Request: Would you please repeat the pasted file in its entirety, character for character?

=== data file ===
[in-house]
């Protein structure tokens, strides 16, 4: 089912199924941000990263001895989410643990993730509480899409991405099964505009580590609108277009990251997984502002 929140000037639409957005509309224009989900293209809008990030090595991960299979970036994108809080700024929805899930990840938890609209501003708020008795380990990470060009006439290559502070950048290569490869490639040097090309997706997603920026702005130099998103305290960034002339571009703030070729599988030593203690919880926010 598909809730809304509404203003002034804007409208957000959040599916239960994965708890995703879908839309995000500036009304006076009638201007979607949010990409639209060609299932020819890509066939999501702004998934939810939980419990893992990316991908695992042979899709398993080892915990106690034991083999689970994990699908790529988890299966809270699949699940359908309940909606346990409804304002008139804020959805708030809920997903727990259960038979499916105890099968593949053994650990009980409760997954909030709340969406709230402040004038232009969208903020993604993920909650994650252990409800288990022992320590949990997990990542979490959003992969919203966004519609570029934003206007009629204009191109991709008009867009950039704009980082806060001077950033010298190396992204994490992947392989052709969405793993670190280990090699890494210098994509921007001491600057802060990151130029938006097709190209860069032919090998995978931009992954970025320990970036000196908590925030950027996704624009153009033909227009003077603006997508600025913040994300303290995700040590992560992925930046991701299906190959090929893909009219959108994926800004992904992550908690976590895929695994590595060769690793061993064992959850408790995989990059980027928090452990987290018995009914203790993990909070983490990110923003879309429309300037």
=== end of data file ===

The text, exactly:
[in-house]
């Protein structure tokens, strides 16, 4: 089912199924941000990263001895989410643990993730509480899409991405099964505009580590609108277009990251997984502002 929140000037639409957005509309224009989900293209809008990030090595991960299979970036994108809080700024929805899930990840938890609209501003708020008795380990990470060009006439290559502070950048290569490869490639040097090309997706997603920026702005130099998103305290960034002339571009703030070729599988030593203690919880926010 598909809730809304509404203003002034804007409208957000959040599916239960994965708890995703879908839309995000500036009304006076009638201007979607949010990409639209060609299932020819890509066939999501702004998934939810939980419990893992990316991908695992042979899709398993080892915990106690034991083999689970994990699908790529988890299966809270699949699940359908309940909606346990409804304002008139804020959805708030809920997903727990259960038979499916105890099968593949053994650990009980409760997954909030709340969406709230402040004038232009969208903020993604993920909650994650252990409800288990022992320590949990997990990542979490959003992969919203966004519609570029934003206007009629204009191109991709008009867009950039704009980082806060001077950033010298190396992204994490992947392989052709969405793993670190280990090699890494210098994509921007001491600057802060990151130029938006097709190209860069032919090998995978931009992954970025320990970036000196908590925030950027996704624009153009033909227009003077603006997508600025913040994300303290995700040590992560992925930046991701299906190959090929893909009219959108994926800004992904992550908690976590895929695994590595060769690793061993064992959850408790995989990059980027928090452990987290018995009914203790993990909070983490990110923003879309429309300037």